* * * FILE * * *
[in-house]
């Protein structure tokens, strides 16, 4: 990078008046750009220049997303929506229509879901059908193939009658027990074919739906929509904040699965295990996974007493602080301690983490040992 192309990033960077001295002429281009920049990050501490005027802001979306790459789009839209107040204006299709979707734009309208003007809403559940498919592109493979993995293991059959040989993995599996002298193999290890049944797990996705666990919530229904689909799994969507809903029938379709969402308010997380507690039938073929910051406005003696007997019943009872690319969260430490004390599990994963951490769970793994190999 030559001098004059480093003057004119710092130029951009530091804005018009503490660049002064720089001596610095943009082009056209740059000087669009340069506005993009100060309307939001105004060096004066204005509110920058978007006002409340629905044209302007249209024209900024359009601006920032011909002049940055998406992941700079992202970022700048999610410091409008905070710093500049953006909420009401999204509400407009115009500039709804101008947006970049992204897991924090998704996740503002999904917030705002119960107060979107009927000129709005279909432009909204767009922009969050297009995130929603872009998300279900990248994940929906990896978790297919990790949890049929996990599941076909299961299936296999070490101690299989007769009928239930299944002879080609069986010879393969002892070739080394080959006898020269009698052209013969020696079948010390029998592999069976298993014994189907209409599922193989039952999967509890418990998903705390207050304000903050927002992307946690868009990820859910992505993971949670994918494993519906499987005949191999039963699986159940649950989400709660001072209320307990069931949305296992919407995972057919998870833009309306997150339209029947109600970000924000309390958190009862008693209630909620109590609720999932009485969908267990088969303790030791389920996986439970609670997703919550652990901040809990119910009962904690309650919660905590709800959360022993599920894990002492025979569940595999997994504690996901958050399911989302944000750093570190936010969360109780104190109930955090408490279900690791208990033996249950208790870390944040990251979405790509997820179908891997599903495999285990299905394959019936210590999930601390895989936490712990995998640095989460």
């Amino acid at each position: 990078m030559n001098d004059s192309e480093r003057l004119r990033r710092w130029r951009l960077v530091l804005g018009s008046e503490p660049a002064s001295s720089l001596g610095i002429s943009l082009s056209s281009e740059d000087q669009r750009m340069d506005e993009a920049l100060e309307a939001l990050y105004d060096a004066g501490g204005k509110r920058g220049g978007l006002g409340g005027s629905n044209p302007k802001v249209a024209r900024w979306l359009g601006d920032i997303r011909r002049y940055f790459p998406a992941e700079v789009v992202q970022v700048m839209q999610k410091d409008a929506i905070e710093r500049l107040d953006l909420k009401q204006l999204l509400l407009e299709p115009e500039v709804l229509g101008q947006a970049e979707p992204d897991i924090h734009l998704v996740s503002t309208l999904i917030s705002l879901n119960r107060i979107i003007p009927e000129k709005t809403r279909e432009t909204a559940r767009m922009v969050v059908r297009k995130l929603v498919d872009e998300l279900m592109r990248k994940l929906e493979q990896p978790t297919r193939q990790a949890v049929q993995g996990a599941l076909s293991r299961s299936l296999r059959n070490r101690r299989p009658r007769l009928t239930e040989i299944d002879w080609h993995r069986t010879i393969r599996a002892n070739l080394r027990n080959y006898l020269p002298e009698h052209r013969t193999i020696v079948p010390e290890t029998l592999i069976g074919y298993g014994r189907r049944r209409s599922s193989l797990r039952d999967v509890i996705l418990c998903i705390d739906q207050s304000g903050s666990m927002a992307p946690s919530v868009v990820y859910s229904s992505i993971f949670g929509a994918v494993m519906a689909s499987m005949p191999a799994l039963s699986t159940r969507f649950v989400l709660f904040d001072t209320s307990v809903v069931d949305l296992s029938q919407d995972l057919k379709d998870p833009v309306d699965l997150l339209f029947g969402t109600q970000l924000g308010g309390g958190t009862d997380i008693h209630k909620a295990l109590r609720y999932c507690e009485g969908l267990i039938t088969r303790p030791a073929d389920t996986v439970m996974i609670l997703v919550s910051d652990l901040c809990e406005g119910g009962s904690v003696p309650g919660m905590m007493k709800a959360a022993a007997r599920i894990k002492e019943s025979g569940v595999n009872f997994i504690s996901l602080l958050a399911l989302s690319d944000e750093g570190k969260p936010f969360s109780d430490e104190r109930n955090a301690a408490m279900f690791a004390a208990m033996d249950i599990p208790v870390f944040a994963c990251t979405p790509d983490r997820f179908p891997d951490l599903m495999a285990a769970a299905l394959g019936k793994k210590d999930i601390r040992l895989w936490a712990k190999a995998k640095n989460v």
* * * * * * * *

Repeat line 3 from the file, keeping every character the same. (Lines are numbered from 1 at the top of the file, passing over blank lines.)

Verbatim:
């Amino acid at each position: 990078m030559n001098d004059s192309e480093r003057l004119r990033r710092w130029r951009l960077v530091l804005g018009s008046e503490p660049a002064s001295s720089l001596g610095i002429s943009l082009s056209s281009e740059d000087q669009r750009m340069d506005e993009a920049l100060e309307a939001l990050y105004d060096a004066g501490g204005k509110r920058g220049g978007l006002g409340g005027s629905n044209p302007k802001v249209a024209r900024w979306l359009g601006d920032i997303r011909r002049y940055f790459p998406a992941e700079v789009v992202q970022v700048m839209q999610k410091d409008a929506i905070e710093r500049l107040d953006l909420k009401q204006l999204l509400l407009e299709p115009e500039v709804l229509g101008q947006a970049e979707p992204d897991i924090h734009l998704v996740s503002t309208l999904i917030s705002l879901n119960r107060i979107i003007p009927e000129k709005t809403r279909e432009t909204a559940r767009m922009v969050v059908r297009k995130l929603v498919d872009e998300l279900m592109r990248k994940l929906e493979q990896p978790t297919r193939q990790a949890v049929q993995g996990a599941l076909s293991r299961s299936l296999r059959n070490r101690r299989p009658r007769l009928t239930e040989i299944d002879w080609h993995r069986t010879i393969r599996a002892n070739l080394r027990n080959y006898l020269p002298e009698h052209r013969t193999i020696v079948p010390e290890t029998l592999i069976g074919y298993g014994r189907r049944r209409s599922s193989l797990r039952d999967v509890i996705l418990c998903i705390d739906q207050s304000g903050s666990m927002a992307p946690s919530v868009v990820y859910s229904s992505i993971f949670g929509a994918v494993m519906a689909s499987m005949p191999a799994l039963s699986t159940r969507f649950v989400l709660f904040d001072t209320s307990v809903v069931d949305l296992s029938q919407d995972l057919k379709d998870p833009v309306d699965l997150l339209f029947g969402t109600q970000l924000g308010g309390g958190t009862d997380i008693h209630k909620a295990l109590r609720y999932c507690e009485g969908l267990i039938t088969r303790p030791a073929d389920t996986v439970m996974i609670l997703v919550s910051d652990l901040c809990e406005g119910g009962s904690v003696p309650g919660m905590m007493k709800a959360a022993a007997r599920i894990k002492e019943s025979g569940v595999n009872f997994i504690s996901l602080l958050a399911l989302s690319d944000e750093g570190k969260p936010f969360s109780d430490e104190r109930n955090a301690a408490m279900f690791a004390a208990m033996d249950i599990p208790v870390f944040a994963c990251t979405p790509d983490r997820f179908p891997d951490l599903m495999a285990a769970a299905l394959g019936k793994k210590d999930i601390r040992l895989w936490a712990k190999a995998k640095n989460v």